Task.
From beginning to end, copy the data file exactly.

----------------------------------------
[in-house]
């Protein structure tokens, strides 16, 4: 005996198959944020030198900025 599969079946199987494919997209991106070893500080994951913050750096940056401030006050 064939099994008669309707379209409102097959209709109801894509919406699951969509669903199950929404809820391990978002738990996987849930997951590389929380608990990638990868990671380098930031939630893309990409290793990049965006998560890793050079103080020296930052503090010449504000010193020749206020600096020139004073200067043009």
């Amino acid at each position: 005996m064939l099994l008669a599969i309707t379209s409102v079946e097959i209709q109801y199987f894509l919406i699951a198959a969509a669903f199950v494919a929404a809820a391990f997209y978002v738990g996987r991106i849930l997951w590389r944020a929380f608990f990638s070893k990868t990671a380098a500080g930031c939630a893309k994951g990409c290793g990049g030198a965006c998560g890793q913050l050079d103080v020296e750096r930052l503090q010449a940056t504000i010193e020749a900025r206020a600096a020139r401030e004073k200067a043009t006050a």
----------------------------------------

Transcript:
[in-house]
């Protein structure tokens, strides 16, 4: 005996198959944020030198900025 599969079946199987494919997209991106070893500080994951913050750096940056401030006050 064939099994008669309707379209409102097959209709109801894509919406699951969509669903199950929404809820391990978002738990996987849930997951590389929380608990990638990868990671380098930031939630893309990409290793990049965006998560890793050079103080020296930052503090010449504000010193020749206020600096020139004073200067043009």
């Amino acid at each position: 005996m064939l099994l008669a599969i309707t379209s409102v079946e097959i209709q109801y199987f894509l919406i699951a198959a969509a669903f199950v494919a929404a809820a391990f997209y978002v738990g996987r991106i849930l997951w590389r944020a929380f608990f990638s070893k990868t990671a380098a500080g930031c939630a893309k994951g990409c290793g990049g030198a965006c998560g890793q913050l050079d103080v020296e750096r930052l503090q010449a940056t504000i010193e020749a900025r206020a600096a020139r401030e004073k200067a043009t006050a």